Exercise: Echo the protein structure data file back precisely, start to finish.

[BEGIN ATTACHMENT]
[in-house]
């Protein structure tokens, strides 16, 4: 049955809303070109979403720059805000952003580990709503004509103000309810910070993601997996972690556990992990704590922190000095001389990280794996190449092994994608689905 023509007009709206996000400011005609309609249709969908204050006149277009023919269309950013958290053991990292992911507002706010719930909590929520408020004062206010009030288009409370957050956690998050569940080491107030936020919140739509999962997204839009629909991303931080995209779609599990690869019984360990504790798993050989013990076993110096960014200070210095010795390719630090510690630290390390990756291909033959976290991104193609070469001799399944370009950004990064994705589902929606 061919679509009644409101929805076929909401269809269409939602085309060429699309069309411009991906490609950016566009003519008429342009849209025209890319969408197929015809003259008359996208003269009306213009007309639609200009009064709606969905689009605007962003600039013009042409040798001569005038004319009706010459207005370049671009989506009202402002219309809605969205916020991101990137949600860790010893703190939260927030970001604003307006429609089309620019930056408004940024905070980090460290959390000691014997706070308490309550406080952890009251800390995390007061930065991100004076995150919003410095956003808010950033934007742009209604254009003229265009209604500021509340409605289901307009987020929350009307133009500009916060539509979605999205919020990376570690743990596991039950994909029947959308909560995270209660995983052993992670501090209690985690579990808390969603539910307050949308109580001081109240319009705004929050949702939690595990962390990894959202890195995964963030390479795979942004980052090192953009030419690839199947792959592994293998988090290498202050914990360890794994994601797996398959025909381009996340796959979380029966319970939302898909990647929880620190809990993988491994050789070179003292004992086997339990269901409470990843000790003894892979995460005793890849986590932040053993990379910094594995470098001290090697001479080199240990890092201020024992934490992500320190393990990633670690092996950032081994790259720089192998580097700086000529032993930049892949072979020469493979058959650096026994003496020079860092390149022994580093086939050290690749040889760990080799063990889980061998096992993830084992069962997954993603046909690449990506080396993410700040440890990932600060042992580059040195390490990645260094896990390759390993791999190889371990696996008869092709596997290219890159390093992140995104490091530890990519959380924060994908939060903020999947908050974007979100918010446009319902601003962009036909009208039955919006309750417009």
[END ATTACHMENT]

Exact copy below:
[in-house]
């Protein structure tokens, strides 16, 4: 049955809303070109979403720059805000952003580990709503004509103000309810910070993601997996972690556990992990704590922190000095001389990280794996190449092994994608689905 023509007009709206996000400011005609309609249709969908204050006149277009023919269309950013958290053991990292992911507002706010719930909590929520408020004062206010009030288009409370957050956690998050569940080491107030936020919140739509999962997204839009629909991303931080995209779609599990690869019984360990504790798993050989013990076993110096960014200070210095010795390719630090510690630290390390990756291909033959976290991104193609070469001799399944370009950004990064994705589902929606 061919679509009644409101929805076929909401269809269409939602085309060429699309069309411009991906490609950016566009003519008429342009849209025209890319969408197929015809003259008359996208003269009306213009007309639609200009009064709606969905689009605007962003600039013009042409040798001569005038004319009706010459207005370049671009989506009202402002219309809605969205916020991101990137949600860790010893703190939260927030970001604003307006429609089309620019930056408004940024905070980090460290959390000691014997706070308490309550406080952890009251800390995390007061930065991100004076995150919003410095956003808010950033934007742009209604254009003229265009209604500021509340409605289901307009987020929350009307133009500009916060539509979605999205919020990376570690743990596991039950994909029947959308909560995270209660995983052993992670501090209690985690579990808390969603539910307050949308109580001081109240319009705004929050949702939690595990962390990894959202890195995964963030390479795979942004980052090192953009030419690839199947792959592994293998988090290498202050914990360890794994994601797996398959025909381009996340796959979380029966319970939302898909990647929880620190809990993988491994050789070179003292004992086997339990269901409470990843000790003894892979995460005793890849986590932040053993990379910094594995470098001290090697001479080199240990890092201020024992934490992500320190393990990633670690092996950032081994790259720089192998580097700086000529032993930049892949072979020469493979058959650096026994003496020079860092390149022994580093086939050290690749040889760990080799063990889980061998096992993830084992069962997954993603046909690449990506080396993410700040440890990932600060042992580059040195390490990645260094896990390759390993791999190889371990696996008869092709596997290219890159390093992140995104490091530890990519959380924060994908939060903020999947908050974007979100918010446009319902601003962009036909009208039955919006309750417009």